The overall objective of the project is to improve integrated river basin management and transboundary cooperation in times of a changing climate in the Neman River Basin. The project seeks to strengthen the capacity of the countries sharing the river to adapt to climate change through supporting dialogue and cooperation on the steps needed to design an adaptation strategy in the transboundary context. It also aims to reach a common understanding on future water availability and water use, taking into account possible climate change impacts.
The project has, for the first time, enabled modelling and forecasting of climatic and hydrological characteristics for the entire transboundary Neman River Basin. Pilot implementation of the assessment of surface water quality using agreed indicators and criteria was also performed for the first time.
The project has led to a general understanding that in the future the basin will likely suffer from stronger droughts in summer (increased air temperature combined with reduced flow), as well as increased and earlier floods in the lower part of the basin. The expected climate change impacts will affect agriculture, industry, water quality and other sectors. Some regions within the basin are especially vulnerable, such as the delta region in Kaliningrad (Russian Federation), which is located partly below sea level. The expected impacts may require countries to revisit their flood protection measures and infrastructure.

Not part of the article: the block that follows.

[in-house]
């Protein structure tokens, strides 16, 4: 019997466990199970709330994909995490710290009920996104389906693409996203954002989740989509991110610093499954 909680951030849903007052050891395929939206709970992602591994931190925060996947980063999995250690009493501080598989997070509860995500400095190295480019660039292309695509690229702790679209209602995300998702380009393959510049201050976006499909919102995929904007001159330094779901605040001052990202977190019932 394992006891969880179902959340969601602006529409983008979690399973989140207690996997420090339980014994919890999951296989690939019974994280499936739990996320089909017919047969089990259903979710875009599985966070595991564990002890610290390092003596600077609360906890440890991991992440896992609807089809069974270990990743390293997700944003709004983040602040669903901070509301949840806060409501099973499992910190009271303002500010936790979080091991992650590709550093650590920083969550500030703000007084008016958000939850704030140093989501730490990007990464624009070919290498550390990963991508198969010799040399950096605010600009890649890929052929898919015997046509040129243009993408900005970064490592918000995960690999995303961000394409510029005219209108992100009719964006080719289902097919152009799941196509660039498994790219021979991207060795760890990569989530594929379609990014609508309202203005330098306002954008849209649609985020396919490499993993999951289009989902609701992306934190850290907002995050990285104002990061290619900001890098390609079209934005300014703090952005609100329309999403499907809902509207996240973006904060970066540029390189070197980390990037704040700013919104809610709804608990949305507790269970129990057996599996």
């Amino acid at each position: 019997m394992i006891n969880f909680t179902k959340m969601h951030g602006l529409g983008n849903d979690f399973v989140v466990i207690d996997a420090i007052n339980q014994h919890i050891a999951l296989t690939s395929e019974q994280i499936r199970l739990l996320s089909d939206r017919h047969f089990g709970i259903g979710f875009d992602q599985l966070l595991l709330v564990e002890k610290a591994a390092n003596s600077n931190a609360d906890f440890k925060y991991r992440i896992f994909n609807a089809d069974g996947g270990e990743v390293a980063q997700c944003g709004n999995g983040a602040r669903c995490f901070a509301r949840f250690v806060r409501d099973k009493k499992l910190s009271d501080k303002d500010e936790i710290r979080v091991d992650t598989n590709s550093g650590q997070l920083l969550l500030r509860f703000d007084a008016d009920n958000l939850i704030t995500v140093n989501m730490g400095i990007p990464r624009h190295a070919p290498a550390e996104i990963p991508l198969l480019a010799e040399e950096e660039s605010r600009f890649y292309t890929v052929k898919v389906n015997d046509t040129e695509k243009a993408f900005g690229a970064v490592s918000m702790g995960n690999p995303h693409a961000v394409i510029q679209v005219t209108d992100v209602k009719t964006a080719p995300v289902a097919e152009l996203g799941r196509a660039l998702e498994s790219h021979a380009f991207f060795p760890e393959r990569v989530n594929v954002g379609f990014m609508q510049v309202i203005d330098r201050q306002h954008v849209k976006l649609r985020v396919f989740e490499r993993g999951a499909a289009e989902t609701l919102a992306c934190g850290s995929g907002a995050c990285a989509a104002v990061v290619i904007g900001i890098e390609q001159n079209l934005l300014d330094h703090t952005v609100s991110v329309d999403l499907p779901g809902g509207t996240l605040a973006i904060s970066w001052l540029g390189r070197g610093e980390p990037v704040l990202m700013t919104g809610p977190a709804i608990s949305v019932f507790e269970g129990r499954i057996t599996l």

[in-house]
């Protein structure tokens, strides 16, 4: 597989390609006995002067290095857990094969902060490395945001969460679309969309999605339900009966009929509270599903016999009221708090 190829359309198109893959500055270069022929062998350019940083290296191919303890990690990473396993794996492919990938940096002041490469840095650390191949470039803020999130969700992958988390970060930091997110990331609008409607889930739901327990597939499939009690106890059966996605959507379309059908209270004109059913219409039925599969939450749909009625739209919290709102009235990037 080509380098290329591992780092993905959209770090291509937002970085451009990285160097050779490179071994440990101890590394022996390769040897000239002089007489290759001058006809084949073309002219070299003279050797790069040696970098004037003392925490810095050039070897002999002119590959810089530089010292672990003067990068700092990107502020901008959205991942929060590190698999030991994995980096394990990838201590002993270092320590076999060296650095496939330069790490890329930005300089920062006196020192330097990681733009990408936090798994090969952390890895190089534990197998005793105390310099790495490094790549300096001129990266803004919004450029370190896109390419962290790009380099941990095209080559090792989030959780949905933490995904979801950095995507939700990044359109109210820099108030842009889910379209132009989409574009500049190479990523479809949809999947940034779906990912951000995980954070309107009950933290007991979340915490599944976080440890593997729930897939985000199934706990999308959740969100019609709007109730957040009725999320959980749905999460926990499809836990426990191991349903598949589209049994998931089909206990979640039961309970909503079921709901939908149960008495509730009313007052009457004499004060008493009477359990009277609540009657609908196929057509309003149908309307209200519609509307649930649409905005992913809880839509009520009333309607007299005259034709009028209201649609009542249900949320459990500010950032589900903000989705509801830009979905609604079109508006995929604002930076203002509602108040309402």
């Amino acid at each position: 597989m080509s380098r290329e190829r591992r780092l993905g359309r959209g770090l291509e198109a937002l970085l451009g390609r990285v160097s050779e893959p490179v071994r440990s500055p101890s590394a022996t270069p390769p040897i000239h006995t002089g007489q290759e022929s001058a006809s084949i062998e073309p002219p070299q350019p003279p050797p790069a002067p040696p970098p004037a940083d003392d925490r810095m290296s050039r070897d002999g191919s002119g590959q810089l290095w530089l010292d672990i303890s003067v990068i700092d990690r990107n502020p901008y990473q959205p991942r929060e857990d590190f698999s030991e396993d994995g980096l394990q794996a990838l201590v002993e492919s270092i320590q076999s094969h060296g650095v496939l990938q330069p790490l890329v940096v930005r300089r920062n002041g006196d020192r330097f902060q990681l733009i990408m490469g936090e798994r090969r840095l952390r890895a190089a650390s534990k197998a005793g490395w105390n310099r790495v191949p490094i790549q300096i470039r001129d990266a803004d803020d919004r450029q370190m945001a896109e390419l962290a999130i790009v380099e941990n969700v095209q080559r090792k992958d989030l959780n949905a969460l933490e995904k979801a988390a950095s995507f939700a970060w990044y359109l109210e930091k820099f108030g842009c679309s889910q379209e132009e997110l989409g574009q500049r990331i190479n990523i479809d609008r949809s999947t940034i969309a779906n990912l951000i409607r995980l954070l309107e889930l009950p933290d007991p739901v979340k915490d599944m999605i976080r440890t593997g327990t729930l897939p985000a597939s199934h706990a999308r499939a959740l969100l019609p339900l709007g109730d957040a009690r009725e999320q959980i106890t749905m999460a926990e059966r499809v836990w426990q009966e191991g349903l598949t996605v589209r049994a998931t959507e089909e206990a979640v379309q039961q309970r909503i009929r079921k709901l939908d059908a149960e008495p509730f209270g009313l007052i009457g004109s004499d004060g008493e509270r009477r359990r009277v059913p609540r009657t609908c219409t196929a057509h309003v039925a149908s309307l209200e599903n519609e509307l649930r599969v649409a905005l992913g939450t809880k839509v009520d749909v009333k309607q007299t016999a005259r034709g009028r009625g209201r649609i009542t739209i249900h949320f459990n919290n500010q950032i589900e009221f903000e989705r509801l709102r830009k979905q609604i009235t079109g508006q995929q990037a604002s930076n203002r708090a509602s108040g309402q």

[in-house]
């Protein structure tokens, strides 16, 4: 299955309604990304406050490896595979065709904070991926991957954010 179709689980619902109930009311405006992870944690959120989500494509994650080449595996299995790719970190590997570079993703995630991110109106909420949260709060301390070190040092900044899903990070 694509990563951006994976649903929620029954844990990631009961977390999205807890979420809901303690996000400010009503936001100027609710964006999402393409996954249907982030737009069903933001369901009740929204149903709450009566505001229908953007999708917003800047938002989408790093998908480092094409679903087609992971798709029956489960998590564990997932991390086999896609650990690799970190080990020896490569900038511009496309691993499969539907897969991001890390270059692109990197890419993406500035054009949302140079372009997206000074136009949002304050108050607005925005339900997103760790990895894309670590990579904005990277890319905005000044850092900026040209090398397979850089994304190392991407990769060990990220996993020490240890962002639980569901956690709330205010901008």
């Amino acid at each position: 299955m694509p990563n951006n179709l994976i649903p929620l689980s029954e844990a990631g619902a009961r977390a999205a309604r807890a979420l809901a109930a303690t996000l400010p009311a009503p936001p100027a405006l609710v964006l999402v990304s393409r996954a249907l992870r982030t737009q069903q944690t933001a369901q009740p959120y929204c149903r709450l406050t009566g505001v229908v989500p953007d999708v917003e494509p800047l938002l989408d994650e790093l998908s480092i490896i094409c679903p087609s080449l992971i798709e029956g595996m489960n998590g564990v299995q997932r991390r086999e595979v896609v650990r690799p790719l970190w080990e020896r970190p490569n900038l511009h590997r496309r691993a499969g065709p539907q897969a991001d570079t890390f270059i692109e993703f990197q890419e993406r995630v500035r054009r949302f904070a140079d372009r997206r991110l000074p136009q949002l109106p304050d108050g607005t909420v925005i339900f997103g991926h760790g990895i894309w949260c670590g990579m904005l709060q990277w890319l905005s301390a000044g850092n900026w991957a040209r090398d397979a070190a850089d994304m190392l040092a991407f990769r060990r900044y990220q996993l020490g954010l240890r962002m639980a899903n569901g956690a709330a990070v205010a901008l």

According to project results, predicted water use by the industry in Belarus will grow by 0.5%–2.0% per year in the optimistic scenario of economic development; however, the impact of climate change will likely be more important on run-off in the territory of Belarus in comparison with forecasted impacts of water use changes.
Due to climate change, water quality in the basin may decrease, in particular dissolved oxygen content in surface water in summer, which might lead to a possible deterioration of nutrient and hydrobiological characteristics. The study on the monitoring system in Neman River Basin has resulted in a recommendation to construct 21 new stations, 5 meteorological and 16 hydrological. The monitoring stations in Belarus also need to be upgraded to the same level of efficiency as those in Lithuania and the Kaliningrad Region. It was proposed that five dedicated interconnected control centres be created.
The project clearly showed the need for a transboundary approach to river basin management and climate change adaptation. A basin-coordinated approach to operating water reservoirs could support flood protection in the lower-lying Russian part of the basin. Lithuania also recognized the importance of incorporating information from the entire basin, including the upper Belorussian part, into its river basin management plans to be revised in 2013–2014, and the important and useful role which the group of experts and officials created through the project could play in that regard.
The project and its outcomes are also expected to support and strengthen the negotiations of the Neman Basin agreement between the three countries of the basin and the European Union.
For more information about the project, please contact
Iryna Usava, Manager of the project in Belarus, +375 29 755 6097, email: email@example.com.
Sonja Koeppel, Manager of the project at UNECE, +41 (0)22 917 1218, email: firstname.lastname@example.org.